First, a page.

MIDUS is a national longitudinal study on aging explicitly focused on midlife, including transitions from young adulthood to midlife, and from midlife into old age.
The lab of Brad Postle, a psychology professor at UW–Madison, is challenging the idea that working memory remembers things through sustained brain activity.
As many as half of people are blind to motion in some part of their field of vision, but the deficit doesn’t have anything to do with the eyes.
The connection between visual knowledge and visual perception challenges widely held theories that visual information about the world is stored abstractly.
The collaboration will focus on whether mindfulness-based practices can help improve officers’ abilities to manage their daily and occupational stressors.
A growing group of University of Wisconsin–Madison researchers is working on ways to use computers to make better use of human brain power.
Making decisions can be tiring, but choosing a course of action for others is less draining and more enjoyable than when we do it …
Members of the media can apply for credentials to cover the event “The World We Make” featuring His Holiness the Dalai Lama in Madison, Wisconsin, at the Overture Center for the Arts March 9, 2016.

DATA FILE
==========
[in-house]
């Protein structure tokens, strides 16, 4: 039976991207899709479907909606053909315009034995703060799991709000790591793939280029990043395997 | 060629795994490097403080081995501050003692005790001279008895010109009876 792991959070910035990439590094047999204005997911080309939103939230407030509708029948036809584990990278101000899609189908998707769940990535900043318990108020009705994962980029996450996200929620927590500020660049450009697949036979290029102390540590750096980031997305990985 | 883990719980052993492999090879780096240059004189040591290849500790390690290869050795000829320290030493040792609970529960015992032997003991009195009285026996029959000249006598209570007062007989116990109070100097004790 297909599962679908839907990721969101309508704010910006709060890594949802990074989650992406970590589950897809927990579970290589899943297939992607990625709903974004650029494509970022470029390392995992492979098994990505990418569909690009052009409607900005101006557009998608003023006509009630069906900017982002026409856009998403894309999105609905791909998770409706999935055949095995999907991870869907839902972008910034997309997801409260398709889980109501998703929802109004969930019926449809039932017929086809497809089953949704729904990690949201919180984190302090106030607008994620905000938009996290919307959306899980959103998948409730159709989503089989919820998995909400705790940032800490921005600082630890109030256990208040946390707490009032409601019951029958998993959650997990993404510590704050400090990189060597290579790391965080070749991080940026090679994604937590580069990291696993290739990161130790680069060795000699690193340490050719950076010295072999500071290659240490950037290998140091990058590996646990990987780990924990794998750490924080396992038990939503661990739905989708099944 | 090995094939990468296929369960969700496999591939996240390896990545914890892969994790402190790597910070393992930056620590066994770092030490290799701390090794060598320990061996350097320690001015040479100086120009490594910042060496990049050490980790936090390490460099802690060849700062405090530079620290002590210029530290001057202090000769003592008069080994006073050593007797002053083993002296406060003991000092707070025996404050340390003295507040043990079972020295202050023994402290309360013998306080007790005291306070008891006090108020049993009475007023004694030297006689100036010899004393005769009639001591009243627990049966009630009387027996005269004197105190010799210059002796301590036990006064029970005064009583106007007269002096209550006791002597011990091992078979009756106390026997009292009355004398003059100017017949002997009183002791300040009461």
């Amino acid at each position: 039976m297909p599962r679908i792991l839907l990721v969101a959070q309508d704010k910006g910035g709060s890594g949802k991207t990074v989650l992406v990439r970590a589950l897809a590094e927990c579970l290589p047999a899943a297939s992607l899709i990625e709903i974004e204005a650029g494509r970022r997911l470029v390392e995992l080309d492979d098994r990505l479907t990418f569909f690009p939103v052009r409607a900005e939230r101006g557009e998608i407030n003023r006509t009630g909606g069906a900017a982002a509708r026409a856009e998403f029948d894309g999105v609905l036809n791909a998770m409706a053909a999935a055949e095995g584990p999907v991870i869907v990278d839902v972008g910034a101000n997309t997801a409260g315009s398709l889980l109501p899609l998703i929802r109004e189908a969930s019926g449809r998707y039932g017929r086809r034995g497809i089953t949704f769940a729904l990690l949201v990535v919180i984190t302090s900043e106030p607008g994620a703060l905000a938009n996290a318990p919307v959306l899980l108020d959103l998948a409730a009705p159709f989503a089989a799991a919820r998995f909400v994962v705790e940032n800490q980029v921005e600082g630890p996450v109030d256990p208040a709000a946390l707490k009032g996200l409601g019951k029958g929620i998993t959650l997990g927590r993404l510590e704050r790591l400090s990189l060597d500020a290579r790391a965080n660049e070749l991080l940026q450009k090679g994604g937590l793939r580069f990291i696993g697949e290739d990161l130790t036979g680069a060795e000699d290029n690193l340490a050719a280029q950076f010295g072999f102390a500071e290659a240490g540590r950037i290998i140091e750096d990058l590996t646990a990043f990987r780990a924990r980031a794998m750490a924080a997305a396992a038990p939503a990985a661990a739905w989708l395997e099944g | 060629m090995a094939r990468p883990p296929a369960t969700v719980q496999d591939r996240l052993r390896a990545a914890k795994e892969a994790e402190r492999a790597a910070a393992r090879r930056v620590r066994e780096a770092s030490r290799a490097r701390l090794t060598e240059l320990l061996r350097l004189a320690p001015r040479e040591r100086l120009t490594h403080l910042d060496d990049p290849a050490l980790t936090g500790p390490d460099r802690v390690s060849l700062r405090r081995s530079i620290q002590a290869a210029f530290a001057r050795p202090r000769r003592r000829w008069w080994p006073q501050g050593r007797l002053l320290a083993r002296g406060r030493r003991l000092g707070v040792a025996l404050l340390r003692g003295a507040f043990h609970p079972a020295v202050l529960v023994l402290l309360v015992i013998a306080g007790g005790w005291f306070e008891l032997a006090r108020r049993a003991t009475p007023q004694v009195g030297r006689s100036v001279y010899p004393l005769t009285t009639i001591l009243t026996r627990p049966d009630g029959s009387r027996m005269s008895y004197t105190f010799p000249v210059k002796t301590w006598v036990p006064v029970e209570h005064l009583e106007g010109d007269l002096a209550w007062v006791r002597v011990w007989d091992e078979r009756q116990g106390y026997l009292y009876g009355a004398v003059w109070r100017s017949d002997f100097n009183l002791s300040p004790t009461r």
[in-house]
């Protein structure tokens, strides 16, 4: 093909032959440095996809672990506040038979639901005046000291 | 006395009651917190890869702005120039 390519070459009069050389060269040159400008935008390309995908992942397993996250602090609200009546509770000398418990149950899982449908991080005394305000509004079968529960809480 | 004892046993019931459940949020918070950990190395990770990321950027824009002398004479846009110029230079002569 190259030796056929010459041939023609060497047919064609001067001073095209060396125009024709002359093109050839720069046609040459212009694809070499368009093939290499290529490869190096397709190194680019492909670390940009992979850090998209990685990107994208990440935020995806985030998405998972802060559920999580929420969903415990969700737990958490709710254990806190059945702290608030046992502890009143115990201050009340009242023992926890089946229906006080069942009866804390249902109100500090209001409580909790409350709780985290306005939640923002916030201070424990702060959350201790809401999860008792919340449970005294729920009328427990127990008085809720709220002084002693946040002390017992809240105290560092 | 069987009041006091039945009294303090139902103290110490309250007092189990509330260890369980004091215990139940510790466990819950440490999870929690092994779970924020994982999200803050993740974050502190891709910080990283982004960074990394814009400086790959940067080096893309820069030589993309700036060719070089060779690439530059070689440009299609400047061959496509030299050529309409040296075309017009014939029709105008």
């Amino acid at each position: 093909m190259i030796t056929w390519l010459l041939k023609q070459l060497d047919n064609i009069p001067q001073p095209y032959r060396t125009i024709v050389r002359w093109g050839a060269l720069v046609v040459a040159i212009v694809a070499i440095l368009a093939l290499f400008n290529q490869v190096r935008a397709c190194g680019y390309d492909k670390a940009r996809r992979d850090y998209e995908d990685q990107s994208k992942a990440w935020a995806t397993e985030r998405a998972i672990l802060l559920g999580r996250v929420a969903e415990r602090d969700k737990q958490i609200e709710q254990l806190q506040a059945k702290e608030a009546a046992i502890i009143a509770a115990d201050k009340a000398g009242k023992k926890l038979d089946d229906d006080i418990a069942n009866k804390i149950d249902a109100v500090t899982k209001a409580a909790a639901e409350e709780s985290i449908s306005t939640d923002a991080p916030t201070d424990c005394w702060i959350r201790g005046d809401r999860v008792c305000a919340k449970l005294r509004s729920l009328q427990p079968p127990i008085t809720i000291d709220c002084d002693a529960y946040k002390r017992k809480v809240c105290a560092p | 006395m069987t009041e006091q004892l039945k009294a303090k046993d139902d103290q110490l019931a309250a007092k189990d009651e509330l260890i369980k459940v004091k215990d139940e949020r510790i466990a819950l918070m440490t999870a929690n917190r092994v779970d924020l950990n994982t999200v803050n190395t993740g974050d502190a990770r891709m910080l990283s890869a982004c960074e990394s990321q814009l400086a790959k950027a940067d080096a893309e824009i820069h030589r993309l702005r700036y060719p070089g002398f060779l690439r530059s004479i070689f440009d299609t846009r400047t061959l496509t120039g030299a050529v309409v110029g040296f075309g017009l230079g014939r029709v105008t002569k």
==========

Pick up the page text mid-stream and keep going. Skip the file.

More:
Gathering perspectives to promote global well-being, the Center for Healthy Minds at UW–Madison will host the event March 9.
Markus Brauer is teaching a public workshop Feb. 9 aimed at reducing prejudice and discrimination in the workplace, emphasizing strategies backed by both good intentions and sound science.
In a twist of virtual fate, people with the best 3-D vision are also the people most likely to suffer from motion sickness while using virtual reality displays.
"Gaydar" - the purported ability to infer whether people are gay or straight based on their appearance - seemed to get a scientific boost from a 2008 study that concluded people could accurately guess someone's sexual orientation based on photographs of their faces.